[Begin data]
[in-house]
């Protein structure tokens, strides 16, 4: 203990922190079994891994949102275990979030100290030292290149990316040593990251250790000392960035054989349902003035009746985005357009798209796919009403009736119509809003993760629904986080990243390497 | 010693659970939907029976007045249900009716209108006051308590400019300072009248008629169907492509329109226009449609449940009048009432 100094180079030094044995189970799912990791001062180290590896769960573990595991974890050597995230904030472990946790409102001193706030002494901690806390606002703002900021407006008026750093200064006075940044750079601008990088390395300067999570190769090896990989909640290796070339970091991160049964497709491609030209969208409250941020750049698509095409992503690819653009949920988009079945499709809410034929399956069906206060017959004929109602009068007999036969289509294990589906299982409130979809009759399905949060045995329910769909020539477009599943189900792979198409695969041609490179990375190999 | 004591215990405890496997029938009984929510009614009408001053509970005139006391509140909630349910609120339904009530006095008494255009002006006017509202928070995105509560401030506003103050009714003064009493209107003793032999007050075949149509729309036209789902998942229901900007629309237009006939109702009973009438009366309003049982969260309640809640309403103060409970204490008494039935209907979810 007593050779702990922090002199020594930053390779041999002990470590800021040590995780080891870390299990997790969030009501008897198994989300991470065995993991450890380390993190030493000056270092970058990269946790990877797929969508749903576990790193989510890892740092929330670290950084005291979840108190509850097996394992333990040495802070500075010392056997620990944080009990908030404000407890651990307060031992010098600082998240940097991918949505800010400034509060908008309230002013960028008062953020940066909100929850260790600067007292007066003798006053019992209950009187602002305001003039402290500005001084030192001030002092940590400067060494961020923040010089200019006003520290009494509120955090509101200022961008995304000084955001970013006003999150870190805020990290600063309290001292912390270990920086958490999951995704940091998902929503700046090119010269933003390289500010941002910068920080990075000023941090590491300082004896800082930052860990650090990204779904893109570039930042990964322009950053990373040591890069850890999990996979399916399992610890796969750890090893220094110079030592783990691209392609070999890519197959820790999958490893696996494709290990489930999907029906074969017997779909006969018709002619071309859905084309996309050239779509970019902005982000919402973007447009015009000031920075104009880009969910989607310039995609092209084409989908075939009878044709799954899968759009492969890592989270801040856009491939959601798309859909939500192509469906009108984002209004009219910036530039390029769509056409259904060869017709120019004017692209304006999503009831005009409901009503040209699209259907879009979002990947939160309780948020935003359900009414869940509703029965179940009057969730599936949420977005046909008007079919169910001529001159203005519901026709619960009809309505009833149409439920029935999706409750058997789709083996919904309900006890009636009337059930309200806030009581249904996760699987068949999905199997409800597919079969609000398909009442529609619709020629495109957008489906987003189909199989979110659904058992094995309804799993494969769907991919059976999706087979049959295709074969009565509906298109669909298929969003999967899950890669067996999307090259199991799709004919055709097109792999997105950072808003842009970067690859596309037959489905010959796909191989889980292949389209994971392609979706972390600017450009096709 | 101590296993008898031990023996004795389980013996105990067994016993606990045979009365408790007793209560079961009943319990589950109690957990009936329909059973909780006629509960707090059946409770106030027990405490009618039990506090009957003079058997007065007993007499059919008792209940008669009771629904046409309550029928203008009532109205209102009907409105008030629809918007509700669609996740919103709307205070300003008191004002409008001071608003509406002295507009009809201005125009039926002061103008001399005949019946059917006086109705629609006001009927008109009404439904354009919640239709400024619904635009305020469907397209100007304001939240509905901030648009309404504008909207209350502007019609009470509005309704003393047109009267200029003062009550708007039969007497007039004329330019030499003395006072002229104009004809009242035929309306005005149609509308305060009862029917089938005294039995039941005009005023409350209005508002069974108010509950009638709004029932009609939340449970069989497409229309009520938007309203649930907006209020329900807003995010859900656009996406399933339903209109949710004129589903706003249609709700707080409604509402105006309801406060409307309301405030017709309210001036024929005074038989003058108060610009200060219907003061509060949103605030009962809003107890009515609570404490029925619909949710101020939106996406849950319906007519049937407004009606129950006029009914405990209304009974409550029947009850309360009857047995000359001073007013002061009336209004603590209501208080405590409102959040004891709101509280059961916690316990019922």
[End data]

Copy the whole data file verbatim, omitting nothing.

[in-house]
């Protein structure tokens, strides 16, 4: 203990922190079994891994949102275990979030100290030292290149990316040593990251250790000392960035054989349902003035009746985005357009798209796919009403009736119509809003993760629904986080990243390497 | 010693659970939907029976007045249900009716209108006051308590400019300072009248008629169907492509329109226009449609449940009048009432 100094180079030094044995189970799912990791001062180290590896769960573990595991974890050597995230904030472990946790409102001193706030002494901690806390606002703002900021407006008026750093200064006075940044750079601008990088390395300067999570190769090896990989909640290796070339970091991160049964497709491609030209969208409250941020750049698509095409992503690819653009949920988009079945499709809410034929399956069906206060017959004929109602009068007999036969289509294990589906299982409130979809009759399905949060045995329910769909020539477009599943189900792979198409695969041609490179990375190999 | 004591215990405890496997029938009984929510009614009408001053509970005139006391509140909630349910609120339904009530006095008494255009002006006017509202928070995105509560401030506003103050009714003064009493209107003793032999007050075949149509729309036209789902998942229901900007629309237009006939109702009973009438009366309003049982969260309640809640309403103060409970204490008494039935209907979810 007593050779702990922090002199020594930053390779041999002990470590800021040590995780080891870390299990997790969030009501008897198994989300991470065995993991450890380390993190030493000056270092970058990269946790990877797929969508749903576990790193989510890892740092929330670290950084005291979840108190509850097996394992333990040495802070500075010392056997620990944080009990908030404000407890651990307060031992010098600082998240940097991918949505800010400034509060908008309230002013960028008062953020940066909100929850260790600067007292007066003798006053019992209950009187602002305001003039402290500005001084030192001030002092940590400067060494961020923040010089200019006003520290009494509120955090509101200022961008995304000084955001970013006003999150870190805020990290600063309290001292912390270990920086958490999951995704940091998902929503700046090119010269933003390289500010941002910068920080990075000023941090590491300082004896800082930052860990650090990204779904893109570039930042990964322009950053990373040591890069850890999990996979399916399992610890796969750890090893220094110079030592783990691209392609070999890519197959820790999958490893696996494709290990489930999907029906074969017997779909006969018709002619071309859905084309996309050239779509970019902005982000919402973007447009015009000031920075104009880009969910989607310039995609092209084409989908075939009878044709799954899968759009492969890592989270801040856009491939959601798309859909939500192509469906009108984002209004009219910036530039390029769509056409259904060869017709120019004017692209304006999503009831005009409901009503040209699209259907879009979002990947939160309780948020935003359900009414869940509703029965179940009057969730599936949420977005046909008007079919169910001529001159203005519901026709619960009809309505009833149409439920029935999706409750058997789709083996919904309900006890009636009337059930309200806030009581249904996760699987068949999905199997409800597919079969609000398909009442529609619709020629495109957008489906987003189909199989979110659904058992094995309804799993494969769907991919059976999706087979049959295709074969009565509906298109669909298929969003999967899950890669067996999307090259199991799709004919055709097109792999997105950072808003842009970067690859596309037959489905010959796909191989889980292949389209994971392609979706972390600017450009096709 | 101590296993008898031990023996004795389980013996105990067994016993606990045979009365408790007793209560079961009943319990589950109690957990009936329909059973909780006629509960707090059946409770106030027990405490009618039990506090009957003079058997007065007993007499059919008792209940008669009771629904046409309550029928203008009532109205209102009907409105008030629809918007509700669609996740919103709307205070300003008191004002409008001071608003509406002295507009009809201005125009039926002061103008001399005949019946059917006086109705629609006001009927008109009404439904354009919640239709400024619904635009305020469907397209100007304001939240509905901030648009309404504008909207209350502007019609009470509005309704003393047109009267200029003062009550708007039969007497007039004329330019030499003395006072002229104009004809009242035929309306005005149609509308305060009862029917089938005294039995039941005009005023409350209005508002069974108010509950009638709004029932009609939340449970069989497409229309009520938007309203649930907006209020329900807003995010859900656009996406399933339903209109949710004129589903706003249609709700707080409604509402105006309801406060409307309301405030017709309210001036024929005074038989003058108060610009200060219907003061509060949103605030009962809003107890009515609570404490029925619909949710101020939106996406849950319906007519049937407004009606129950006029009914405990209304009974409550029947009850309360009857047995000359001073007013002061009336209004603590209501208080405590409102959040004891709101509280059961916690316990019922």